cut a long story short

I’ve been marking essays a lot of the day & there are still a fair few waiting for me to give them some attention, so this is going to be brief. But reading through them all has spurred me to make a couple of comments relevant to your Schol preparation.

One is something I’ve said before – read the question! It is so important to be clear on what the examiner is asking, and to focus on answering that. I’ve just had to give a couple of papers quite low marks. They were well-written; the students had made good use of diagrams to show what they were talking about; references were cited correctly; & so on. So what was wrong? They hadn’t answered the question that I’d set.  Their essays made perfect sense & they obviously knew what they were talking about, but they hadn’t addressed the question that I’d set.

And in some other cases, I’ve put lines through whole paragraphs & written ‘irrelevant’ next to them. Well, scribbled it, actually. (And the more frustrated I get, the scribblier my writing becomes. Even with a fountain pen. Which I use because it forces me to write legibly – most of the time…) In other words, these students haven’t thought critically about the information available to them, in terms of what is relevant to their answer & what isn’t. Comments on this sort of ‘brain dumping’ are a constant refrain in the Schol bio examiner’s report. My students don’t lose marks for this, not directly – but their essays have a word limit, & if this is partly taken up with irrelevant content, that leaves less space & words to cover the essentials. And of course, in the Schol exams (& in uni exams) you are up against a time limit, so putting in unnecessary bits & pieces is also chewing through the time available to you to complete the paper. And since the Schol examiner is looking for evidence of criitcal thinking, someone piling on the waffle is not doing themselves any favours.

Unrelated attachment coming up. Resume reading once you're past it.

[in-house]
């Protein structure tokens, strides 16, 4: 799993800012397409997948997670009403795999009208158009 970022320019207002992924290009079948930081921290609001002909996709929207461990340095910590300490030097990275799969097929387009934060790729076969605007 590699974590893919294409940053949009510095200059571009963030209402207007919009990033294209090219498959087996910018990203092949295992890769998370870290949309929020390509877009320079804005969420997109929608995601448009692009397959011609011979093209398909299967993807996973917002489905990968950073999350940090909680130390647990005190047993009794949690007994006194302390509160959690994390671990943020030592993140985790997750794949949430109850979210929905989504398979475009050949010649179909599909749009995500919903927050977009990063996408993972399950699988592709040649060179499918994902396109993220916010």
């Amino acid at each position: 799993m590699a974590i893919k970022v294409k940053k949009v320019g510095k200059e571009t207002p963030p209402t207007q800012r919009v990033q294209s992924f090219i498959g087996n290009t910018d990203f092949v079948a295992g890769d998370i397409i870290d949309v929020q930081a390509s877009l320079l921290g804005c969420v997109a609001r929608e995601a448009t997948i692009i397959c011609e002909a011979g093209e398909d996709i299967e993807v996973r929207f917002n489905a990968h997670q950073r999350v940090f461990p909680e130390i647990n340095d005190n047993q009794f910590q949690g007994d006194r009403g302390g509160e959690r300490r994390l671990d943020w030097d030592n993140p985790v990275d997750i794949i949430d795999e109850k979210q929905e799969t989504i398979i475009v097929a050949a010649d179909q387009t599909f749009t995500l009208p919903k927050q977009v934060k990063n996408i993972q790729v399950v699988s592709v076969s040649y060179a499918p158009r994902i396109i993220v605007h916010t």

Cutting a too-long story short is a learned skill, but it’s one that will stand you in good stead. That, & paying careful attention to which story you are being asked to tell 🙂

One thought on “cut a long story short”

  • Before all my exams my mother would say to me ‘make sure you read the question!’. It’s good advice.
    But isn’t it so tempting to think, ‘I spent so much time studying all this stuff, I don’t care what the question is, I’m going to put in absolutley everything I can remember’. 🙂

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